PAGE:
Operation Warp Speed’s top doctor says coronavirus vaccine likely won’t be approved until after November

pharmafile | September 4, 2020 | News story | Medical Communications  

Dr Moncef Slaoui, the leading doctor involved with Operation Warp Speed, has said it is unlikely a vaccine for the US will be ready by November. 

Saloui was interviewed by Mary Louis Kelly on NPR, and said: “There is a very, very low chance that the trials that are running as we speak could read before the end of October, and therefore there could be – if all other conditions required for an emergency use authorization are met and approved. I think it’s extremely unlikely but not impossible, and therefore it’s the right thing to do to be prepared in case.”

But Slaoui did say that he believes a vaccine will be available by the end of the year, and could possibly vaccinate between 20 and 25 million people. The government wants to vaccinate the elderly and people with underlying conditions first. Slaoui also says that they will have enough vaccine doses to vaccinate the entire population by the middle of 2021.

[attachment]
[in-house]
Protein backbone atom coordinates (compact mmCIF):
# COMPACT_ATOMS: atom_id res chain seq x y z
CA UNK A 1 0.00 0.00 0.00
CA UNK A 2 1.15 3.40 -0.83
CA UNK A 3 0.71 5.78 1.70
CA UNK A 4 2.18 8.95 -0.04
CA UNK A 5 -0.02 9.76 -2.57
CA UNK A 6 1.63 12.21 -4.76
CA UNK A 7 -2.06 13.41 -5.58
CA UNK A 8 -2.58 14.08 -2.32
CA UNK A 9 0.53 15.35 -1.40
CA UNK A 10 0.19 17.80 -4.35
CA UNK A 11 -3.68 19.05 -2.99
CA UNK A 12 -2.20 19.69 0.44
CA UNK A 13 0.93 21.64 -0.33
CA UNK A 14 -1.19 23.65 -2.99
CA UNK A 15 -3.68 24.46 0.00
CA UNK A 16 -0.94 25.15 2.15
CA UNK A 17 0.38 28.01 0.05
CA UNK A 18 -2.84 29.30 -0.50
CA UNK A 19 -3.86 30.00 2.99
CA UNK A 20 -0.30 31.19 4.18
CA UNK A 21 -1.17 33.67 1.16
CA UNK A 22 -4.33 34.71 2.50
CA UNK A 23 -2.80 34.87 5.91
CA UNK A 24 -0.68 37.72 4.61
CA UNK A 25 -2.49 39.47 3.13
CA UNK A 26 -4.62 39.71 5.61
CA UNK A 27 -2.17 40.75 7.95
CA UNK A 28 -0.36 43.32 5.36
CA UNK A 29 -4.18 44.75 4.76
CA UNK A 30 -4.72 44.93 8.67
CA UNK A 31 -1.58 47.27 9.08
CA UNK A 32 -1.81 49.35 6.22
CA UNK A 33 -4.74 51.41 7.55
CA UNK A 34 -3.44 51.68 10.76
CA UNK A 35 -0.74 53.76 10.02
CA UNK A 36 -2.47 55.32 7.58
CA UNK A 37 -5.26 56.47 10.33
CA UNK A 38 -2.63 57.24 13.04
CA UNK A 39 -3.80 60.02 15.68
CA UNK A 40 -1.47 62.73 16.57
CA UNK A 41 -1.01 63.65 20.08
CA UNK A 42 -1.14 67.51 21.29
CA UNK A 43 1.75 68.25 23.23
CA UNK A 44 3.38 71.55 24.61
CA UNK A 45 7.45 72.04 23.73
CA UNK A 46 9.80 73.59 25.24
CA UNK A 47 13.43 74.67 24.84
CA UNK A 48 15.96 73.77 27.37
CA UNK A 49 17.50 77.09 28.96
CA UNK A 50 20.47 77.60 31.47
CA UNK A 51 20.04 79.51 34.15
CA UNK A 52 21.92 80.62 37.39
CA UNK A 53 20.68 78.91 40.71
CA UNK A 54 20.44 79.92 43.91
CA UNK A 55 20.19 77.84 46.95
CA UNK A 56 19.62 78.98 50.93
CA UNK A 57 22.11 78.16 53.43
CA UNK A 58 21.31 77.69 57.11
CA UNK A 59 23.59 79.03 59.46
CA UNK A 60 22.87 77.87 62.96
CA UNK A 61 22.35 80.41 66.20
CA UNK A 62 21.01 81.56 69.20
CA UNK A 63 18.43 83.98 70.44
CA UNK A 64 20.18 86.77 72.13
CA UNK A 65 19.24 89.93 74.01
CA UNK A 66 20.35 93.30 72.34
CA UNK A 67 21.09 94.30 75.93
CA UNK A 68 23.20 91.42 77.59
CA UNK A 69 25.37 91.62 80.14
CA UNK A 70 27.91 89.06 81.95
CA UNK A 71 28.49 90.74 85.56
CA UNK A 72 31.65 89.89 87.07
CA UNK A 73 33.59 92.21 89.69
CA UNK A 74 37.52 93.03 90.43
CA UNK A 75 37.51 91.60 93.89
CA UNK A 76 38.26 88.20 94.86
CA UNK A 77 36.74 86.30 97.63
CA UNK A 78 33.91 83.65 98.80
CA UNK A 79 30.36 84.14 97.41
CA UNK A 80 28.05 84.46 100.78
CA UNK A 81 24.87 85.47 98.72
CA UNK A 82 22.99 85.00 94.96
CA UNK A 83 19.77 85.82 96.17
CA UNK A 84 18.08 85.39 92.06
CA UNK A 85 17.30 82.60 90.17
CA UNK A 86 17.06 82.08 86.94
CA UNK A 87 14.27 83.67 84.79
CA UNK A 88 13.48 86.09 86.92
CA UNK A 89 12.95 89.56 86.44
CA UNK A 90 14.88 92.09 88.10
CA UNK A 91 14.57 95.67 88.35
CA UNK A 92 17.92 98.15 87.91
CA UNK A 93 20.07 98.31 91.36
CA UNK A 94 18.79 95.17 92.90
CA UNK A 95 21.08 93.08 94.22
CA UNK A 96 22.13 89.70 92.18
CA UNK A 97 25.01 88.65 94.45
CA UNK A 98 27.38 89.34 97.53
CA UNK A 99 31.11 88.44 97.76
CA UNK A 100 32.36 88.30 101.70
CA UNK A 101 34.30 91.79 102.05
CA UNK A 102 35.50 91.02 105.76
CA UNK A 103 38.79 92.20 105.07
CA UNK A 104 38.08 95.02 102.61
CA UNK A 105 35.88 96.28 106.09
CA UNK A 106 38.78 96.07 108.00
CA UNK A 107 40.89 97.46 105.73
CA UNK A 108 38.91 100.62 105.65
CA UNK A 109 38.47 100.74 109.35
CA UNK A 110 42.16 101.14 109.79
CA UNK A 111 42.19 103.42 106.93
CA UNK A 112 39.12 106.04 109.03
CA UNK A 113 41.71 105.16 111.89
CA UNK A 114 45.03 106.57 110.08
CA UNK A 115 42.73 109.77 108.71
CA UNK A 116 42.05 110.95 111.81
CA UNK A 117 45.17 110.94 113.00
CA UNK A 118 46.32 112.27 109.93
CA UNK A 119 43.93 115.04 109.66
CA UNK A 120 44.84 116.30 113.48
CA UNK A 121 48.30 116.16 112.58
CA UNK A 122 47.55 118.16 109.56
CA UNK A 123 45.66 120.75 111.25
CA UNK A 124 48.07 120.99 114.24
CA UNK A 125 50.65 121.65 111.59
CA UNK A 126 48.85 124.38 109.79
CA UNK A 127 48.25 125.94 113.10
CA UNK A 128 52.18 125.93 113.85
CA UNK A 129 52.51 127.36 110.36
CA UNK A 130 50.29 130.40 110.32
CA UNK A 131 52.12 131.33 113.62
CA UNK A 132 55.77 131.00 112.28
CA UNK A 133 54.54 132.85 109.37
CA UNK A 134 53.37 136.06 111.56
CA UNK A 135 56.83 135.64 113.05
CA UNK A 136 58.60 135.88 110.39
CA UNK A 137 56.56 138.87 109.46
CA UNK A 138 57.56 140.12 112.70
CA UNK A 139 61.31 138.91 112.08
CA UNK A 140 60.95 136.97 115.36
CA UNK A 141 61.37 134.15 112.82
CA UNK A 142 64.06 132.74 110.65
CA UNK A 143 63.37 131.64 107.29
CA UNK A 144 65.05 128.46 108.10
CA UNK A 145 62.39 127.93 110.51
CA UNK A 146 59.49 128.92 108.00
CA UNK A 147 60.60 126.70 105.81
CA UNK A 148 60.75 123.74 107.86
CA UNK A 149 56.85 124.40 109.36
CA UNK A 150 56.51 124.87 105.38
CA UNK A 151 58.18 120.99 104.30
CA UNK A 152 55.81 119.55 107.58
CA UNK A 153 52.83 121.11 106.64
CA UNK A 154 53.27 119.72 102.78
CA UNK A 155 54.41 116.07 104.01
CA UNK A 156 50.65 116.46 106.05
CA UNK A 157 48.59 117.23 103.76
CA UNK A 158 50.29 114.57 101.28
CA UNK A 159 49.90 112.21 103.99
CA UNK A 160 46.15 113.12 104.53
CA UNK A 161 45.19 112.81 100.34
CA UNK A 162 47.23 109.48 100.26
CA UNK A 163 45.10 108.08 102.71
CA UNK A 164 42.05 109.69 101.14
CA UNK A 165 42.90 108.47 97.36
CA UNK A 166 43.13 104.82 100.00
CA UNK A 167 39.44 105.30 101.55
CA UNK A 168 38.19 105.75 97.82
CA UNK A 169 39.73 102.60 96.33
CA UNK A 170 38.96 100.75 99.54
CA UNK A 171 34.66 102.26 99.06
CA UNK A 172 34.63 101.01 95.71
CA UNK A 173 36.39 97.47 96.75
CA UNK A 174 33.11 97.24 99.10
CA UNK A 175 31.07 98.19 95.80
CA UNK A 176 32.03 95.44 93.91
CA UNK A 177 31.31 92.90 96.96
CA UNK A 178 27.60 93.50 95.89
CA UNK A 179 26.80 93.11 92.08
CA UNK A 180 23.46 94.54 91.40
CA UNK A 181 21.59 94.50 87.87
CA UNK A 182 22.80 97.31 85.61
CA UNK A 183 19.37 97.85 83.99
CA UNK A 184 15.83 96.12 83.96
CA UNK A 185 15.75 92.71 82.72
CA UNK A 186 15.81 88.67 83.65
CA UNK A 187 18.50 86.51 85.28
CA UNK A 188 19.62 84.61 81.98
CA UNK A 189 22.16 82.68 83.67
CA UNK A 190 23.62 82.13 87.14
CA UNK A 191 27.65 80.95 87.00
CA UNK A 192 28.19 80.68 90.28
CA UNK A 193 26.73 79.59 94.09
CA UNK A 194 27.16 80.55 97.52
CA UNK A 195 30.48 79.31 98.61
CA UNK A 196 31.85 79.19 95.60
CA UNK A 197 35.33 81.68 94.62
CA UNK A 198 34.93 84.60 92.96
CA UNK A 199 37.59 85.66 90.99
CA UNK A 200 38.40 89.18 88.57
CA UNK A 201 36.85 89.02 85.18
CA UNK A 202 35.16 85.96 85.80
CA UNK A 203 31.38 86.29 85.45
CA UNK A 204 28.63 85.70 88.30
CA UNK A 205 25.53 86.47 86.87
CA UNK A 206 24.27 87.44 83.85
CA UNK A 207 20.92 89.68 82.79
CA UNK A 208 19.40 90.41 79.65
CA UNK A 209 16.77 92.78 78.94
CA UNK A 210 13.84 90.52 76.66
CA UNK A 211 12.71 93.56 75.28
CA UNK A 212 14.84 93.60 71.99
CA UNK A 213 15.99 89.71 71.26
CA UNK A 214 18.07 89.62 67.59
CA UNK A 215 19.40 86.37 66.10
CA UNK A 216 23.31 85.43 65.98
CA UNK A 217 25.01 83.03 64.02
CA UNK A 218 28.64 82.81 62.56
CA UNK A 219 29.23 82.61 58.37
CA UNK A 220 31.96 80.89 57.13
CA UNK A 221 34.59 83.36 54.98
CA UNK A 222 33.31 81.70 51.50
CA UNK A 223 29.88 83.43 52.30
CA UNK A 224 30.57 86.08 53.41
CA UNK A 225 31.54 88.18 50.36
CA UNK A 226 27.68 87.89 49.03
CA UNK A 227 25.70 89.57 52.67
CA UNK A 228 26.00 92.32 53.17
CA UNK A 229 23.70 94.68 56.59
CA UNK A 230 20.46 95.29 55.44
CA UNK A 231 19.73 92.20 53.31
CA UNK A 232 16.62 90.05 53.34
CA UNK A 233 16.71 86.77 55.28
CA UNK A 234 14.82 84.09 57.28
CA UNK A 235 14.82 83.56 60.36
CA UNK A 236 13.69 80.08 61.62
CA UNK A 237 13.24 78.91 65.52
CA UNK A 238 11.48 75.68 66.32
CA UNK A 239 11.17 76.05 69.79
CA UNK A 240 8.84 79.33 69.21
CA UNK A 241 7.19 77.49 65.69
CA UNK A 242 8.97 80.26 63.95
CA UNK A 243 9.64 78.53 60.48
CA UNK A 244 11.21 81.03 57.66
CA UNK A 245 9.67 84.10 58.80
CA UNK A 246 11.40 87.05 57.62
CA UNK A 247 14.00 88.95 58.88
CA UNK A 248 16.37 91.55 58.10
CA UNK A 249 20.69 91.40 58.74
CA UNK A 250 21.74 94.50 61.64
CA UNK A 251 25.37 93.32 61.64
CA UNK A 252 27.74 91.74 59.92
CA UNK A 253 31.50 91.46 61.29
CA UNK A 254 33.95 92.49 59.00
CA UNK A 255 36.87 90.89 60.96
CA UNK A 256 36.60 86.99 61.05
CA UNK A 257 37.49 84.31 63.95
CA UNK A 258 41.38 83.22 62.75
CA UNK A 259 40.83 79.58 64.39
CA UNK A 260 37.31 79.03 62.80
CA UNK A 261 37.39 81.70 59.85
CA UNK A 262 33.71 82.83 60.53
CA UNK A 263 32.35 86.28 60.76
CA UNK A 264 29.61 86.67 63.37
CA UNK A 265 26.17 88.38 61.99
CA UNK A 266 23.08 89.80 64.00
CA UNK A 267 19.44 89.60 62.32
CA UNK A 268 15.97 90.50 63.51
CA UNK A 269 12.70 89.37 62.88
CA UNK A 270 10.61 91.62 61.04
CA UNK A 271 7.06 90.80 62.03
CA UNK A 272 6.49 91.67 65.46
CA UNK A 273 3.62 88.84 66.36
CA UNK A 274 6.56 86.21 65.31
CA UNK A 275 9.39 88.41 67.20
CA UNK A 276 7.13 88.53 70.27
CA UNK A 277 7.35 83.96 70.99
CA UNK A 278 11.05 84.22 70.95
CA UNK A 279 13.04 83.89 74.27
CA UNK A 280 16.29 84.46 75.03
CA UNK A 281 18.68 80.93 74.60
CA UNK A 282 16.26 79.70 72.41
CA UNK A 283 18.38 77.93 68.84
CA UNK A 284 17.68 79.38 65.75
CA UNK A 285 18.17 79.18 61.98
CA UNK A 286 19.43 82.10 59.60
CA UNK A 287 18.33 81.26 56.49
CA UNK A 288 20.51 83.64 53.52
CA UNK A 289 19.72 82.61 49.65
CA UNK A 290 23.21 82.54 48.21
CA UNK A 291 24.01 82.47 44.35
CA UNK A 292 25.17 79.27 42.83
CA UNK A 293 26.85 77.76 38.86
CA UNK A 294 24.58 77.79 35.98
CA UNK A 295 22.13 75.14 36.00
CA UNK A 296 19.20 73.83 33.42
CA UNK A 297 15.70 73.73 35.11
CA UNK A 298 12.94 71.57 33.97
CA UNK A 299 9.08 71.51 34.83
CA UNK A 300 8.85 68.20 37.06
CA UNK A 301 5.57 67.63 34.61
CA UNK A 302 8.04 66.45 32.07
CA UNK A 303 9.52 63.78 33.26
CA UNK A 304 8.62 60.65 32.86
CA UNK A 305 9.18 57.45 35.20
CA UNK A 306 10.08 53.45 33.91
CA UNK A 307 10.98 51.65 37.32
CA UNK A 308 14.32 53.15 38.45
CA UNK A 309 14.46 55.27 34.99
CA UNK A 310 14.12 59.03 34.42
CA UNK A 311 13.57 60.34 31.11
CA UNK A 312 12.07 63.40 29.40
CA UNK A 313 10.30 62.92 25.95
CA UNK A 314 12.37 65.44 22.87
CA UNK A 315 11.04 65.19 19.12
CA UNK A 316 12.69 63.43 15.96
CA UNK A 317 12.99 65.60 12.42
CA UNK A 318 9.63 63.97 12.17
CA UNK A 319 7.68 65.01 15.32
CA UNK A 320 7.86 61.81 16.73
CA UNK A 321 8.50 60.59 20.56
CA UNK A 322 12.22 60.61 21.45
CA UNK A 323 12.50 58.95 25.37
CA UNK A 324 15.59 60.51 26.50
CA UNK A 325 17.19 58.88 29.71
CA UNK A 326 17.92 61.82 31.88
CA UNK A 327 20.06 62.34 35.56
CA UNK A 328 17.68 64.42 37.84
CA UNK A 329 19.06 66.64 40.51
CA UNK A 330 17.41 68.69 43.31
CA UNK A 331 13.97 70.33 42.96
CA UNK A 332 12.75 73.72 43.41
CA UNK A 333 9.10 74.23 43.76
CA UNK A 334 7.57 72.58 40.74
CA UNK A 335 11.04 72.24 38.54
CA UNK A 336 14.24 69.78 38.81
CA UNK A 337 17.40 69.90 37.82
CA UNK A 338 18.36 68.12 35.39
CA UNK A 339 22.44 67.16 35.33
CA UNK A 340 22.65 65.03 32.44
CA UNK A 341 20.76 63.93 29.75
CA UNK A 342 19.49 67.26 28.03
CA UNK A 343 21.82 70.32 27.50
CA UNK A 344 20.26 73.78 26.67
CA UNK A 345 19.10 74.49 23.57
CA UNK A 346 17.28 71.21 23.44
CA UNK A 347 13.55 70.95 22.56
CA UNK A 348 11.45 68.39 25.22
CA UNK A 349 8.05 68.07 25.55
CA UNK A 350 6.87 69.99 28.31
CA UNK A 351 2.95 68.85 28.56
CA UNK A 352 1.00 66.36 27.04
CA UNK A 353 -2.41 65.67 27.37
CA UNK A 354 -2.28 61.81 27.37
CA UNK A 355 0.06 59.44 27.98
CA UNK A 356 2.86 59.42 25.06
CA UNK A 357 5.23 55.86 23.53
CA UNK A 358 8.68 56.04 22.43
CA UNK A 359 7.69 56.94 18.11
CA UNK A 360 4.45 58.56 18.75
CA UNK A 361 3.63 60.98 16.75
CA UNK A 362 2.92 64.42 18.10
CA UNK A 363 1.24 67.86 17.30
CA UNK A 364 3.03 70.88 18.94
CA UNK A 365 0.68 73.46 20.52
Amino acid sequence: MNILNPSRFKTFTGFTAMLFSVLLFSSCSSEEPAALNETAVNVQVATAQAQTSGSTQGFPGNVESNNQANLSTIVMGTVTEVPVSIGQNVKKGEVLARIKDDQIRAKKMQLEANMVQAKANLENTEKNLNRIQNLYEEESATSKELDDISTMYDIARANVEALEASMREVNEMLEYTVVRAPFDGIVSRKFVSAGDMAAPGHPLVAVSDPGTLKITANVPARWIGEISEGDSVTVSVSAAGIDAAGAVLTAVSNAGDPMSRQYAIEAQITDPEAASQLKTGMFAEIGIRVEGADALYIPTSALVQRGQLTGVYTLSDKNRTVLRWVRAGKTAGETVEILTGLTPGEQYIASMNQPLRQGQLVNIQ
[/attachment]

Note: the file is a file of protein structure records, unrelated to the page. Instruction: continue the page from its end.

This is in contrast with reports from the Centres of Disease Control and Prevention (CDC). The New York Times reported on Wednesday that the CDC have put out guidance to states to prepare to distribute a vaccine to health workers and high risks groups in the coming weeks, while CDC Director Robert Redfield has asked governors to fast track licenses and permits to make vaccine sites operational by 1 November, two days before the 2020 election. 

Currently, there are three different coronavirus vaccines in Phase 3 trials across the US, where thousands of people are being tested for both safety and efficacy. Vaccines usually are in trial for years, so getting an effective treatment out by mid-2021 will break most norms of vaccine development.

Operation Warp Speed has been likened to the Manhattan Project, America’s secret development of the atom bomb during the Second World War. It is hoping to accelerate the production of a vaccine to be made widely available across the country by the end of the year.

Conor Kavanagh

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